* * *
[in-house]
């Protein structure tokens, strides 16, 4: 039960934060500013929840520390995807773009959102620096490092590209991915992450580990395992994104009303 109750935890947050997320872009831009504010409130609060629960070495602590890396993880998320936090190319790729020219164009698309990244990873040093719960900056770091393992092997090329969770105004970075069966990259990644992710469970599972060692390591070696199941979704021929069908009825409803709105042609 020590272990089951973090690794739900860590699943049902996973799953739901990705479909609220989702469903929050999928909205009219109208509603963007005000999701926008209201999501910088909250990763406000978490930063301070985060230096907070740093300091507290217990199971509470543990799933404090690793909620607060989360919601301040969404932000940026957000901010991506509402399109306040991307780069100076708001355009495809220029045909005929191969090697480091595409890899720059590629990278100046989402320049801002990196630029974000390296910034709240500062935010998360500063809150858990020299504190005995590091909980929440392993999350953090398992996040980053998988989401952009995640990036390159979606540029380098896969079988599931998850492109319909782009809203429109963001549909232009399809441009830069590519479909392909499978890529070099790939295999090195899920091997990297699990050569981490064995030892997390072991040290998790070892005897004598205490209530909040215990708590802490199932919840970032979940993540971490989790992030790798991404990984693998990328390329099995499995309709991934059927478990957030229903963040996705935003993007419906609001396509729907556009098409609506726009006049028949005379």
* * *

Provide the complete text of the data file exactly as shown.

[in-house]
């Protein structure tokens, strides 16, 4: 039960934060500013929840520390995807773009959102620096490092590209991915992450580990395992994104009303 109750935890947050997320872009831009504010409130609060629960070495602590890396993880998320936090190319790729020219164009698309990244990873040093719960900056770091393992092997090329969770105004970075069966990259990644992710469970599972060692390591070696199941979704021929069908009825409803709105042609 020590272990089951973090690794739900860590699943049902996973799953739901990705479909609220989702469903929050999928909205009219109208509603963007005000999701926008209201999501910088909250990763406000978490930063301070985060230096907070740093300091507290217990199971509470543990799933404090690793909620607060989360919601301040969404932000940026957000901010991506509402399109306040991307780069100076708001355009495809220029045909005929191969090697480091595409890899720059590629990278100046989402320049801002990196630029974000390296910034709240500062935010998360500063809150858990020299504190005995590091909980929440392993999350953090398992996040980053998988989401952009995640990036390159979606540029380098896969079988599931998850492109319909782009809203429109963001549909232009399809441009830069590519479909392909499978890529070099790939295999090195899920091997990297699990050569981490064995030892997390072991040290998790070892005897004598205490209530909040215990708590802490199932919840970032979940993540971490989790992030790798991404990984693998990328390329099995499995309709991934059927478990957030229903963040996705935003993007419906609001396509729907556009098409609506726009006049028949005379």